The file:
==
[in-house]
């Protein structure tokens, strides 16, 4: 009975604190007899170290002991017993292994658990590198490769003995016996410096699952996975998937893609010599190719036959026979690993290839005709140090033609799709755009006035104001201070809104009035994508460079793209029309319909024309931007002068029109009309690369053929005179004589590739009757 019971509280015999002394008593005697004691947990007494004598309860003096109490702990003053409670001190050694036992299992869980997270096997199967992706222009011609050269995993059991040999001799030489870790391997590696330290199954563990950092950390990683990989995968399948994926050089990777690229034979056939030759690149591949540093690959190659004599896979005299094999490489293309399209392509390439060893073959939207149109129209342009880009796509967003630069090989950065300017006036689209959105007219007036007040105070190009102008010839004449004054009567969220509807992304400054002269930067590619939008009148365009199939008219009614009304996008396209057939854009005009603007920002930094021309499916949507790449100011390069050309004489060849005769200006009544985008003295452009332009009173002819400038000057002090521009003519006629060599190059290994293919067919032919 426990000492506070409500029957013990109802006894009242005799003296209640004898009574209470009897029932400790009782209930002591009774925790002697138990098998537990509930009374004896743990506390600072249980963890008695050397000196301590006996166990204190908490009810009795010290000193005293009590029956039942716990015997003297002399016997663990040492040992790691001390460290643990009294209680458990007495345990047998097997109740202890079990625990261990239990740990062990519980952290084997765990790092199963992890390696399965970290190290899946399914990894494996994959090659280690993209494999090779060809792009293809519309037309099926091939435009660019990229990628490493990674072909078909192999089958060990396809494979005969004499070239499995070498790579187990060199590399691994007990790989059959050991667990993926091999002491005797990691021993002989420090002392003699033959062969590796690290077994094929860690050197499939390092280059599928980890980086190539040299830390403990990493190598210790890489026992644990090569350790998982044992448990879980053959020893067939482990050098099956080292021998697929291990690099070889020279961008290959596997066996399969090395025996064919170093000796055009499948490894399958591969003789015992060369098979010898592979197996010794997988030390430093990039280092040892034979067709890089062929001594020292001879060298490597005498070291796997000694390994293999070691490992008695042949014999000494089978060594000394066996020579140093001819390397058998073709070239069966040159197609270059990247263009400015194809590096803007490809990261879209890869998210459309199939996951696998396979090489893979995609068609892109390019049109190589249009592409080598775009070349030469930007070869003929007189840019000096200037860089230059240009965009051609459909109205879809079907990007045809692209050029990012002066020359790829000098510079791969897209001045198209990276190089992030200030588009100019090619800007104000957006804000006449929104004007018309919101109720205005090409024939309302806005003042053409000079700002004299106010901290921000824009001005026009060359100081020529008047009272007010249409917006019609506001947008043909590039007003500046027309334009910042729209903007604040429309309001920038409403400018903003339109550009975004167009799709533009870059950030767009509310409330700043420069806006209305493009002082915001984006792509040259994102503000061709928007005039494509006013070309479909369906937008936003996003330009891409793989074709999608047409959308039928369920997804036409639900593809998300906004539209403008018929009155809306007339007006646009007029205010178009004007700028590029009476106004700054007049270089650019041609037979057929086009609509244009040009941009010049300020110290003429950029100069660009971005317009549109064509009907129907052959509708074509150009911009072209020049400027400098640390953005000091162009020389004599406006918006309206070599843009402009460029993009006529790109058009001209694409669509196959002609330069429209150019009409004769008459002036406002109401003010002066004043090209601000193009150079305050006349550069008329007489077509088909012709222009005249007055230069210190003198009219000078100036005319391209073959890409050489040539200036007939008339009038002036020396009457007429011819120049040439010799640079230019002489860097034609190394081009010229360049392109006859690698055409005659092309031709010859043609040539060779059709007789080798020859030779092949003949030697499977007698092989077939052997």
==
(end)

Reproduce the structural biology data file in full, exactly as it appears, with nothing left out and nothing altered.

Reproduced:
[in-house]
């Protein structure tokens, strides 16, 4: 009975604190007899170290002991017993292994658990590198490769003995016996410096699952996975998937893609010599190719036959026979690993290839005709140090033609799709755009006035104001201070809104009035994508460079793209029309319909024309931007002068029109009309690369053929005179004589590739009757 019971509280015999002394008593005697004691947990007494004598309860003096109490702990003053409670001190050694036992299992869980997270096997199967992706222009011609050269995993059991040999001799030489870790391997590696330290199954563990950092950390990683990989995968399948994926050089990777690229034979056939030759690149591949540093690959190659004599896979005299094999490489293309399209392509390439060893073959939207149109129209342009880009796509967003630069090989950065300017006036689209959105007219007036007040105070190009102008010839004449004054009567969220509807992304400054002269930067590619939008009148365009199939008219009614009304996008396209057939854009005009603007920002930094021309499916949507790449100011390069050309004489060849005769200006009544985008003295452009332009009173002819400038000057002090521009003519006629060599190059290994293919067919032919 426990000492506070409500029957013990109802006894009242005799003296209640004898009574209470009897029932400790009782209930002591009774925790002697138990098998537990509930009374004896743990506390600072249980963890008695050397000196301590006996166990204190908490009810009795010290000193005293009590029956039942716990015997003297002399016997663990040492040992790691001390460290643990009294209680458990007495345990047998097997109740202890079990625990261990239990740990062990519980952290084997765990790092199963992890390696399965970290190290899946399914990894494996994959090659280690993209494999090779060809792009293809519309037309099926091939435009660019990229990628490493990674072909078909192999089958060990396809494979005969004499070239499995070498790579187990060199590399691994007990790989059959050991667990993926091999002491005797990691021993002989420090002392003699033959062969590796690290077994094929860690050197499939390092280059599928980890980086190539040299830390403990990493190598210790890489026992644990090569350790998982044992448990879980053959020893067939482990050098099956080292021998697929291990690099070889020279961008290959596997066996399969090395025996064919170093000796055009499948490894399958591969003789015992060369098979010898592979197996010794997988030390430093990039280092040892034979067709890089062929001594020292001879060298490597005498070291796997000694390994293999070691490992008695042949014999000494089978060594000394066996020579140093001819390397058998073709070239069966040159197609270059990247263009400015194809590096803007490809990261879209890869998210459309199939996951696998396979090489893979995609068609892109390019049109190589249009592409080598775009070349030469930007070869003929007189840019000096200037860089230059240009965009051609459909109205879809079907990007045809692209050029990012002066020359790829000098510079791969897209001045198209990276190089992030200030588009100019090619800007104000957006804000006449929104004007018309919101109720205005090409024939309302806005003042053409000079700002004299106010901290921000824009001005026009060359100081020529008047009272007010249409917006019609506001947008043909590039007003500046027309334009910042729209903007604040429309309001920038409403400018903003339109550009975004167009799709533009870059950030767009509310409330700043420069806006209305493009002082915001984006792509040259994102503000061709928007005039494509006013070309479909369906937008936003996003330009891409793989074709999608047409959308039928369920997804036409639900593809998300906004539209403008018929009155809306007339007006646009007029205010178009004007700028590029009476106004700054007049270089650019041609037979057929086009609509244009040009941009010049300020110290003429950029100069660009971005317009549109064509009907129907052959509708074509150009911009072209020049400027400098640390953005000091162009020389004599406006918006309206070599843009402009460029993009006529790109058009001209694409669509196959002609330069429209150019009409004769008459002036406002109401003010002066004043090209601000193009150079305050006349550069008329007489077509088909012709222009005249007055230069210190003198009219000078100036005319391209073959890409050489040539200036007939008339009038002036020396009457007429011819120049040439010799640079230019002489860097034609190394081009010229360049392109006859690698055409005659092309031709010859043609040539060779059709007789080798020859030779092949003949030697499977007698092989077939052997």